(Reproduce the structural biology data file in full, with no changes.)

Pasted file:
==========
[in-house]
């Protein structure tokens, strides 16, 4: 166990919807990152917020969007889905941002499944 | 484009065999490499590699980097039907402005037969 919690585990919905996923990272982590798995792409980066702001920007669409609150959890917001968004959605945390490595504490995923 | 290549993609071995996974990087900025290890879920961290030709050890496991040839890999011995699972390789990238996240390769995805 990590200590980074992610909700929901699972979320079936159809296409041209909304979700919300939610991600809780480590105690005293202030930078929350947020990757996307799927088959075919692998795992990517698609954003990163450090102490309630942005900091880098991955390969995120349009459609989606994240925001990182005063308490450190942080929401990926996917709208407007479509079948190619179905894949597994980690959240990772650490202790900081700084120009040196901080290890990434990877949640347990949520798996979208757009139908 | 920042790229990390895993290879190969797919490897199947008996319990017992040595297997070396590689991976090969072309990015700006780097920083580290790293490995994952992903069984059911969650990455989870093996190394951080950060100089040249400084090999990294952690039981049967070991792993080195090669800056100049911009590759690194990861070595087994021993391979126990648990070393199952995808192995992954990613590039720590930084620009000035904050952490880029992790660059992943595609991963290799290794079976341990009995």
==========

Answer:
[in-house]
């Protein structure tokens, strides 16, 4: 166990919807990152917020969007889905941002499944 | 484009065999490499590699980097039907402005037969 919690585990919905996923990272982590798995792409980066702001920007669409609150959890917001968004959605945390490595504490995923 | 290549993609071995996974990087900025290890879920961290030709050890496991040839890999011995699972390789990238996240390769995805 990590200590980074992610909700929901699972979320079936159809296409041209909304979700919300939610991600809780480590105690005293202030930078929350947020990757996307799927088959075919692998795992990517698609954003990163450090102490309630942005900091880098991955390969995120349009459609989606994240925001990182005063308490450190942080929401990926996917709208407007479509079948190619179905894949597994980690959240990772650490202790900081700084120009040196901080290890990434990877949640347990949520798996979208757009139908 | 920042790229990390895993290879190969797919490897199947008996319990017992040595297997070396590689991976090969072309990015700006780097920083580290790293490995994952992903069984059911969650990455989870093996190394951080950060100089040249400084090999990294952690039981049967070991792993080195090669800056100049911009590759690194990861070595087994021993391979126990648990070393199952995808192995992954990613590039720590930084620009000035904050952490880029992790660059992943595609991963290799290794079976341990009995």